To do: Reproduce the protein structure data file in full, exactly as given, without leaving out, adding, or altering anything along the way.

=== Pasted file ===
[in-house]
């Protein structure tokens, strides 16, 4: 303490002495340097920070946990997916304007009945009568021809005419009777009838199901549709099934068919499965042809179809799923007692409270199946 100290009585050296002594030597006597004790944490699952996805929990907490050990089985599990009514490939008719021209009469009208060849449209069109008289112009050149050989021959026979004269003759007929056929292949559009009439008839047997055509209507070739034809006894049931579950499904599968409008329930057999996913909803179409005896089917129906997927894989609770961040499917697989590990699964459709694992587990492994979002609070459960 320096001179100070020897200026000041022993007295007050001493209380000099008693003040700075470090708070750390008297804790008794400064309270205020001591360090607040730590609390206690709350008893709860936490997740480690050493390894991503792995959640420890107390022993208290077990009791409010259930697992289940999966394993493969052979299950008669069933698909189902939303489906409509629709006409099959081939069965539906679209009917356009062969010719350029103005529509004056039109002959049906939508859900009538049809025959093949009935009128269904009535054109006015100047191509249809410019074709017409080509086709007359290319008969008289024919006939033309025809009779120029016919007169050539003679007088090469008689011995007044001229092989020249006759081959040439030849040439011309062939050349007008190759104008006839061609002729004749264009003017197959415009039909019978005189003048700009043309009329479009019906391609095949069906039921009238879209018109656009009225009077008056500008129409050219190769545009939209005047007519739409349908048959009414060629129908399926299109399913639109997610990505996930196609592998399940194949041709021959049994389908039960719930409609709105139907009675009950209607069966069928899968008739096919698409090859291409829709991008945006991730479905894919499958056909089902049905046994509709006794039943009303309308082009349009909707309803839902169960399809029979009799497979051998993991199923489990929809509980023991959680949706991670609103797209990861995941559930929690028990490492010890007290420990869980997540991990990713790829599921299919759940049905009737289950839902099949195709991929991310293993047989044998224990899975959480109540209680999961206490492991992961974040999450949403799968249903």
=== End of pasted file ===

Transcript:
[in-house]
């Protein structure tokens, strides 16, 4: 303490002495340097920070946990997916304007009945009568021809005419009777009838199901549709099934068919499965042809179809799923007692409270199946 100290009585050296002594030597006597004790944490699952996805929990907490050990089985599990009514490939008719021209009469009208060849449209069109008289112009050149050989021959026979004269003759007929056929292949559009009439008839047997055509209507070739034809006894049931579950499904599968409008329930057999996913909803179409005896089917129906997927894989609770961040499917697989590990699964459709694992587990492994979002609070459960 320096001179100070020897200026000041022993007295007050001493209380000099008693003040700075470090708070750390008297804790008794400064309270205020001591360090607040730590609390206690709350008893709860936490997740480690050493390894991503792995959640420890107390022993208290077990009791409010259930697992289940999966394993493969052979299950008669069933698909189902939303489906409509629709006409099959081939069965539906679209009917356009062969010719350029103005529509004056039109002959049906939508859900009538049809025959093949009935009128269904009535054109006015100047191509249809410019074709017409080509086709007359290319008969008289024919006939033309025809009779120029016919007169050539003679007088090469008689011995007044001229092989020249006759081959040439030849040439011309062939050349007008190759104008006839061609002729004749264009003017197959415009039909019978005189003048700009043309009329479009019906391609095949069906039921009238879209018109656009009225009077008056500008129409050219190769545009939209005047007519739409349908048959009414060629129908399926299109399913639109997610990505996930196609592998399940194949041709021959049994389908039960719930409609709105139907009675009950209607069966069928899968008739096919698409090859291409829709991008945006991730479905894919499958056909089902049905046994509709006794039943009303309308082009349009909707309803839902169960399809029979009799497979051998993991199923489990929809509980023991959680949706991670609103797209990861995941559930929690028990490492010890007290420990869980997540991990990713790829599921299919759940049905009737289950839902099949195709991929991310293993047989044998224990899975959480109540209680999961206490492991992961974040999450949403799968249903």